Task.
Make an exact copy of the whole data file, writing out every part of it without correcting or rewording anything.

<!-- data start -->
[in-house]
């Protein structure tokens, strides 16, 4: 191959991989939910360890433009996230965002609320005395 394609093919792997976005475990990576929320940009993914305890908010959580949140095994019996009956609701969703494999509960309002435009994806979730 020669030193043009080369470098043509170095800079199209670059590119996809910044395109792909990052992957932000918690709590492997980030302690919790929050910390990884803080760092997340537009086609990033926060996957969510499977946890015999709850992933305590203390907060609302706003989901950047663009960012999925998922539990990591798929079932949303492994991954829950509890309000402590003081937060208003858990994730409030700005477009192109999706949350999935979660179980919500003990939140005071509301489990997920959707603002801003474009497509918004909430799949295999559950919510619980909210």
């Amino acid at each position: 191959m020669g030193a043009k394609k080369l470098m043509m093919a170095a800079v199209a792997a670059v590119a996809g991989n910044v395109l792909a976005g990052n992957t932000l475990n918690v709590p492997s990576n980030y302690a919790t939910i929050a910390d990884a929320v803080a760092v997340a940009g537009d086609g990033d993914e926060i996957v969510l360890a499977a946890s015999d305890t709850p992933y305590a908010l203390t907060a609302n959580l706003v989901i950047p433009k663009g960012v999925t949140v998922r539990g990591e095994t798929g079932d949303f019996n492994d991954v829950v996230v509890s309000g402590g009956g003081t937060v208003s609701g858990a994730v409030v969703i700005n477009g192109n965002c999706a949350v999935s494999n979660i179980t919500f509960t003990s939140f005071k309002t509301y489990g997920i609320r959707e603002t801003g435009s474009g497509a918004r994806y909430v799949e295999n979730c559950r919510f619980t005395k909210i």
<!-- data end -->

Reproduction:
[in-house]
């Protein structure tokens, strides 16, 4: 191959991989939910360890433009996230965002609320005395 394609093919792997976005475990990576929320940009993914305890908010959580949140095994019996009956609701969703494999509960309002435009994806979730 020669030193043009080369470098043509170095800079199209670059590119996809910044395109792909990052992957932000918690709590492997980030302690919790929050910390990884803080760092997340537009086609990033926060996957969510499977946890015999709850992933305590203390907060609302706003989901950047663009960012999925998922539990990591798929079932949303492994991954829950509890309000402590003081937060208003858990994730409030700005477009192109999706949350999935979660179980919500003990939140005071509301489990997920959707603002801003474009497509918004909430799949295999559950919510619980909210």
């Amino acid at each position: 191959m020669g030193a043009k394609k080369l470098m043509m093919a170095a800079v199209a792997a670059v590119a996809g991989n910044v395109l792909a976005g990052n992957t932000l475990n918690v709590p492997s990576n980030y302690a919790t939910i929050a910390d990884a929320v803080a760092v997340a940009g537009d086609g990033d993914e926060i996957v969510l360890a499977a946890s015999d305890t709850p992933y305590a908010l203390t907060a609302n959580l706003v989901i950047p433009k663009g960012v999925t949140v998922r539990g990591e095994t798929g079932d949303f019996n492994d991954v829950v996230v509890s309000g402590g009956g003081t937060v208003s609701g858990a994730v409030v969703i700005n477009g192109n965002c999706a949350v999935s494999n979660i179980t919500f509960t003990s939140f005071k309002t509301y489990g997920i609320r959707e603002t801003g435009s474009g497509a918004r994806y909430v799949e295999n979730c559950r919510f619980t005395k909210i």